Jesus spoke with authority, but what does this authority mean for today when we tend to distrust authority figures? In this sermon Dan addresses why acting on Jesus’ teaching is so crucial to actually understanding what he said. Jesus’ truth is not merely a set of facts that we give assent to. They are life truths that we can only fully know when we live them out.
Jesus spoke as “one with authority.” These are the words that conclude the Sermon on the Mount. Jesus’ claims to authority were rather audacious and radical, because he claimed not only to talk about what God was like, but also claimed to be God himself, carrying the actual authority of God’s being.
In this sermon, Dan addresses the issue of recognizing and responding to this authority in light of the fact that we live in a culture where people either fall under the manipulation of untrustworthy authoritative figures or rebel against authority. When there is a pervasive distrust of authority, the idea of submitting, complying or obeying presents a challenge for many.
Instead of responding positively to the authority of Jesus, many live in their woundedness to the extent that they cannot trust Jesus. At best, they can only give mental assent to him. They love the teaching of Jesus but they cannot follow what he instructs. They hear but don’t act. The point of right-belief is to live rightly, not just to believe the right things.
Jesus said, “If you hold to my teaching, you are really my disciples” (John 8:31). Living out our discipleship in our everyday activities is the test of whether or not we actually believe what Jesus taught. It matters what we do. But we tend to come to Jesus with suspicion. We assume that Jesus’ instructions must be proven first and then we will act on them. But Jesus’ teaching only becomes real to us when we act on it. The knowledge of what Jesus says becomes understandable when we enter into it with our lives. Transformation might start out in our minds, but it is played out in our actions.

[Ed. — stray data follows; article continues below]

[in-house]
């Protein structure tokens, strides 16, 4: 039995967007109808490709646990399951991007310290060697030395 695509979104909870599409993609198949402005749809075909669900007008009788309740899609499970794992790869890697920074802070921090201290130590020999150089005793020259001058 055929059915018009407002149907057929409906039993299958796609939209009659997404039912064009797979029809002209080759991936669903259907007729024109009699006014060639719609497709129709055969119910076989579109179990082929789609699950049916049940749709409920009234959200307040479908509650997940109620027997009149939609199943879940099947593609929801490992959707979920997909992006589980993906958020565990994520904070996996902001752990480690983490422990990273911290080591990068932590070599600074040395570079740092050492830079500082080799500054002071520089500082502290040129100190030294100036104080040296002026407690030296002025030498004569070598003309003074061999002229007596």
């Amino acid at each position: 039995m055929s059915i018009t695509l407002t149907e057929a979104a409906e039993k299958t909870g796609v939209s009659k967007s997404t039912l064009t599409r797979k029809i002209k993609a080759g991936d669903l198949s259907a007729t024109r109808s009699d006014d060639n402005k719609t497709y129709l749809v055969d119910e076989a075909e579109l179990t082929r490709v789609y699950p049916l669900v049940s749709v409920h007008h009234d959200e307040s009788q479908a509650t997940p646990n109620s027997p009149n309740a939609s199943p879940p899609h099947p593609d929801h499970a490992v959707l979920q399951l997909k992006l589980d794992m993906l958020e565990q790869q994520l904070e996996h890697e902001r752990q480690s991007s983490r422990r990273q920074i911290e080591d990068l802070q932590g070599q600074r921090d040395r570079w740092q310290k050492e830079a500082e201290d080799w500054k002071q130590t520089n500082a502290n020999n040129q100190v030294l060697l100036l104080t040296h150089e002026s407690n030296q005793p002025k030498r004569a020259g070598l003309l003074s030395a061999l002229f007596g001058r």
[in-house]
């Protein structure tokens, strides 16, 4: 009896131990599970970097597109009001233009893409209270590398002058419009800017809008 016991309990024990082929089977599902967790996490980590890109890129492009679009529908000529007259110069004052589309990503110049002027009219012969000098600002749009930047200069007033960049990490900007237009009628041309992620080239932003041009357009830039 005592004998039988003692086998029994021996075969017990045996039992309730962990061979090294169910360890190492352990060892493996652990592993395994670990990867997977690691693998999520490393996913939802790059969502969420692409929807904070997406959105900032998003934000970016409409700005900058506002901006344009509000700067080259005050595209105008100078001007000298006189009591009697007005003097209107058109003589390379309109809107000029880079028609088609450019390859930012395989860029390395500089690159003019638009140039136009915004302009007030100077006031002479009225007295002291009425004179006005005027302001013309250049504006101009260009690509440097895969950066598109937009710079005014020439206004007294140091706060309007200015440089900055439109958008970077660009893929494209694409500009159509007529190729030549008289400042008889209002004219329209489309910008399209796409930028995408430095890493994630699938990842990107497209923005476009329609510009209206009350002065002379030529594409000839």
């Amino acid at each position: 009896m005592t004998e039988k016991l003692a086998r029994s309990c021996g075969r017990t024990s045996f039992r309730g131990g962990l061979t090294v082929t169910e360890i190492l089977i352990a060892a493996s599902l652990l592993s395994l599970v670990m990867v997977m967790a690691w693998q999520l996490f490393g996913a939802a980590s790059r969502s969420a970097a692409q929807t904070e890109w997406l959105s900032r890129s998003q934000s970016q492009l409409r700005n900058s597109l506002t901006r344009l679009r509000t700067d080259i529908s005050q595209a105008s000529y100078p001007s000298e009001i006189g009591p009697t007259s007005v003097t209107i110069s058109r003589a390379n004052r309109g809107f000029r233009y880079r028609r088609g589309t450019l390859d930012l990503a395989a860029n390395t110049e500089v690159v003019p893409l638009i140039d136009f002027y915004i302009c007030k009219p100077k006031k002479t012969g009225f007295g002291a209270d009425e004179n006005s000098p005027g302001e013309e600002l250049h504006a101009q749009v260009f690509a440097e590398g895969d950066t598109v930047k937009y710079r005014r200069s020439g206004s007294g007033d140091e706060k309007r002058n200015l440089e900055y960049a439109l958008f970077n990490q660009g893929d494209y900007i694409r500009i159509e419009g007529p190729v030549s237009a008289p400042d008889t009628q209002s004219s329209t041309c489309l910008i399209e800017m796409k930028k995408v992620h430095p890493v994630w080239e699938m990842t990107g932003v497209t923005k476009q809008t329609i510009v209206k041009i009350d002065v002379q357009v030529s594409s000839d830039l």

John 8:32 says, “Then you will know the truth and the truth will set you free.” Action leads to knowledge which leads to liberation. We know truth as we live it out. Knowledge follows living it out.
To move in this direction, there are two things that we can do.
1. Fall in Love with Jesus: Jesus said in John 14:15 “If you love me, keep my commands.” Our action flows out of our love for Jesus. It’s not just action because we are told to act. We act because we see Jesus for who he is and allow our hearts to love him. We act out of our relationship with Jesus, not out of information about what Jesus tells us to do.
2. Change Your Default: We are not merely obeying God, we are “keeping” Jesus’ commands. Jesus is not calling us to mindless obedience, but to value his commands by guarding and prioritizing them. Instead of a default suspicion where we reject God’s commands, we are learning to trust him with what he commands.
Acting on Jesus’ authority depends on living in a loving relationship with Jesus where we learn to trust him with our lives. As we take on what he teaches as part of who we are, his teachings become far more than a set of information. They are truths that bore deep into our souls. We know the truth and it sets us free.
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